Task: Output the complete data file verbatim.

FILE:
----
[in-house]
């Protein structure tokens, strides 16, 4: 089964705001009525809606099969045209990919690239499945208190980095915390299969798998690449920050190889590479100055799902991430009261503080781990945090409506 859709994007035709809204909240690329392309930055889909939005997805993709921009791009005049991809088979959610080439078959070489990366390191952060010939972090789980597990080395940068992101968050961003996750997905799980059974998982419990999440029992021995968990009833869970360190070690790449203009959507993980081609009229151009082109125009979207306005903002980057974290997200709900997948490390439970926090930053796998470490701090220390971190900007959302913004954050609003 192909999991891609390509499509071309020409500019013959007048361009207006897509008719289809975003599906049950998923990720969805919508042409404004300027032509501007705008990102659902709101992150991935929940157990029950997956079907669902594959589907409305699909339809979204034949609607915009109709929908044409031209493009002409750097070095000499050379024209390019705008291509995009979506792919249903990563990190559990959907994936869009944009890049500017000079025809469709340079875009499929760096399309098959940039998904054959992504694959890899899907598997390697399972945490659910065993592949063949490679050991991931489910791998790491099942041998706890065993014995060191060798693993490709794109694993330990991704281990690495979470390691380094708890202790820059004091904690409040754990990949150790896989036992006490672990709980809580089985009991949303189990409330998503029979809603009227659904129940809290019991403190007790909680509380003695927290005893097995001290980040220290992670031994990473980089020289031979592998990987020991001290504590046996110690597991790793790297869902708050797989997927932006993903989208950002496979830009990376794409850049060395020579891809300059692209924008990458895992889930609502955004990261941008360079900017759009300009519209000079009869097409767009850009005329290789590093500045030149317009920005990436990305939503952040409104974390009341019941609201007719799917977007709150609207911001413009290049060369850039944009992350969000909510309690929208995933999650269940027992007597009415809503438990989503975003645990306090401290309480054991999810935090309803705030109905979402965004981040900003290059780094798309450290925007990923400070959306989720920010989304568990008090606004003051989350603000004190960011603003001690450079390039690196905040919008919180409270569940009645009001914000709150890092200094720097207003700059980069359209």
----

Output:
[in-house]
């Protein structure tokens, strides 16, 4: 089964705001009525809606099969045209990919690239499945208190980095915390299969798998690449920050190889590479100055799902991430009261503080781990945090409506 859709994007035709809204909240690329392309930055889909939005997805993709921009791009005049991809088979959610080439078959070489990366390191952060010939972090789980597990080395940068992101968050961003996750997905799980059974998982419990999440029992021995968990009833869970360190070690790449203009959507993980081609009229151009082109125009979207306005903002980057974290997200709900997948490390439970926090930053796998470490701090220390971190900007959302913004954050609003 192909999991891609390509499509071309020409500019013959007048361009207006897509008719289809975003599906049950998923990720969805919508042409404004300027032509501007705008990102659902709101992150991935929940157990029950997956079907669902594959589907409305699909339809979204034949609607915009109709929908044409031209493009002409750097070095000499050379024209390019705008291509995009979506792919249903990563990190559990959907994936869009944009890049500017000079025809469709340079875009499929760096399309098959940039998904054959992504694959890899899907598997390697399972945490659910065993592949063949490679050991991931489910791998790491099942041998706890065993014995060191060798693993490709794109694993330990991704281990690495979470390691380094708890202790820059004091904690409040754990990949150790896989036992006490672990709980809580089985009991949303189990409330998503029979809603009227659904129940809290019991403190007790909680509380003695927290005893097995001290980040220290992670031994990473980089020289031979592998990987020991001290504590046996110690597991790793790297869902708050797989997927932006993903989208950002496979830009990376794409850049060395020579891809300059692209924008990458895992889930609502955004990261941008360079900017759009300009519209000079009869097409767009850009005329290789590093500045030149317009920005990436990305939503952040409104974390009341019941609201007719799917977007709150609207911001413009290049060369850039944009992350969000909510309690929208995933999650269940027992007597009415809503438990989503975003645990306090401290309480054991999810935090309803705030109905979402965004981040900003290059780094798309450290925007990923400070959306989720920010989304568990008090606004003051989350603000004190960011603003001690450079390039690196905040919008919180409270569940009645009001914000709150890092200094720097207003700059980069359209």